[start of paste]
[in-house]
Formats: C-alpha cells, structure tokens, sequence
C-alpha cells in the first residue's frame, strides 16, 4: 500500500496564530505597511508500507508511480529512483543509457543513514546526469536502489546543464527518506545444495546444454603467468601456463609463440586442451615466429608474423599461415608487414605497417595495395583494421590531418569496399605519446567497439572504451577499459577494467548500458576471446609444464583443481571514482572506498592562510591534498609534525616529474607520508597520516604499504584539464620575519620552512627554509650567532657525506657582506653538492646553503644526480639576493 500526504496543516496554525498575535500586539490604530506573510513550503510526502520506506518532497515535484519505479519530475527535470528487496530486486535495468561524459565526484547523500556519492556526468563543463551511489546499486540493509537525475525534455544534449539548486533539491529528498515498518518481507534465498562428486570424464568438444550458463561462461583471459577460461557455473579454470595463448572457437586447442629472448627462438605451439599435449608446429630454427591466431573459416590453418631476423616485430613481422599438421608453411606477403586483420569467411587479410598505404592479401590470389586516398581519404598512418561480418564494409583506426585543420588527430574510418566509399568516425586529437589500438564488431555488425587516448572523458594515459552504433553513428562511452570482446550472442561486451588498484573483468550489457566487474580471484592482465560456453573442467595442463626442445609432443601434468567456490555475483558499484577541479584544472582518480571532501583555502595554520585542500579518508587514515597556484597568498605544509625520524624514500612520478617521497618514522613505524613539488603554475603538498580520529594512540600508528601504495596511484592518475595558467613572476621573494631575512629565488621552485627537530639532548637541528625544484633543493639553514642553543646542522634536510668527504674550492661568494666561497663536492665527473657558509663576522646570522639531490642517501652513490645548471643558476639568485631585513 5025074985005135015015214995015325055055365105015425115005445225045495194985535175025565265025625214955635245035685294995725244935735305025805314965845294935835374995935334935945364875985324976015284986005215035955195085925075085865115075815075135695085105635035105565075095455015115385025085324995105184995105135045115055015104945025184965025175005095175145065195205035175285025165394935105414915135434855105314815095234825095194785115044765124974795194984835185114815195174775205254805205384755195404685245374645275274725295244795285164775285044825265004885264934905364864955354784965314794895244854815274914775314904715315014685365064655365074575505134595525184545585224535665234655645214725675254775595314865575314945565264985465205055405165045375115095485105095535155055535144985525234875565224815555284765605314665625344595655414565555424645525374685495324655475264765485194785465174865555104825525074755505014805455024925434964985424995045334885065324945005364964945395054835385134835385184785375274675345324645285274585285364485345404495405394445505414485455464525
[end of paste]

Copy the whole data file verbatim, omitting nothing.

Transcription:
[in-house]
Formats: C-alpha cells, structure tokens, sequence
C-alpha cells in the first residue's frame, strides 16, 4: 500500500496564530505597511508500507508511480529512483543509457543513514546526469536502489546543464527518506545444495546444454603467468601456463609463440586442451615466429608474423599461415608487414605497417595495395583494421590531418569496399605519446567497439572504451577499459577494467548500458576471446609444464583443481571514482572506498592562510591534498609534525616529474607520508597520516604499504584539464620575519620552512627554509650567532657525506657582506653538492646553503644526480639576493 500526504496543516496554525498575535500586539490604530506573510513550503510526502520506506518532497515535484519505479519530475527535470528487496530486486535495468561524459565526484547523500556519492556526468563543463551511489546499486540493509537525475525534455544534449539548486533539491529528498515498518518481507534465498562428486570424464568438444550458463561462461583471459577460461557455473579454470595463448572457437586447442629472448627462438605451439599435449608446429630454427591466431573459416590453418631476423616485430613481422599438421608453411606477403586483420569467411587479410598505404592479401590470389586516398581519404598512418561480418564494409583506426585543420588527430574510418566509399568516425586529437589500438564488431555488425587516448572523458594515459552504433553513428562511452570482446550472442561486451588498484573483468550489457566487474580471484592482465560456453573442467595442463626442445609432443601434468567456490555475483558499484577541479584544472582518480571532501583555502595554520585542500579518508587514515597556484597568498605544509625520524624514500612520478617521497618514522613505524613539488603554475603538498580520529594512540600508528601504495596511484592518475595558467613572476621573494631575512629565488621552485627537530639532548637541528625544484633543493639553514642553543646542522634536510668527504674550492661568494666561497663536492665527473657558509663576522646570522639531490642517501652513490645548471643558476639568485631585513 5025074985005135015015214995015325055055365105015425115005445225045495194985535175025565265025625214955635245035685294995725244935735305025805314965845294935835374995935334935945364875985324976015284986005215035955195085925075085865115075815075135695085105635035105565075095455015115385025085324995105184995105135045115055015104945025184965025175005095175145065195205035175285025165394935105414915135434855105314815095234825095194785115044765124974795194984835185114815195174775205254805205384755195404685245374645275274725295244795285164775285044825265004885264934905364864955354784965314794895244854815274914775314904715315014685365064655365074575505134595525184545585224535665234655645214725675254775595314865575314945565264985465205055405165045375115095485105095535155055535144985525234875565224815555284765605314665625344595655414565555424645525374685495324655475264765485194785465174865555104825525074755505014805455024925434964985424995045334885065324945005364964945395054835385134835385184785375274675345324645285274585285364485345404495405394445505414485455464525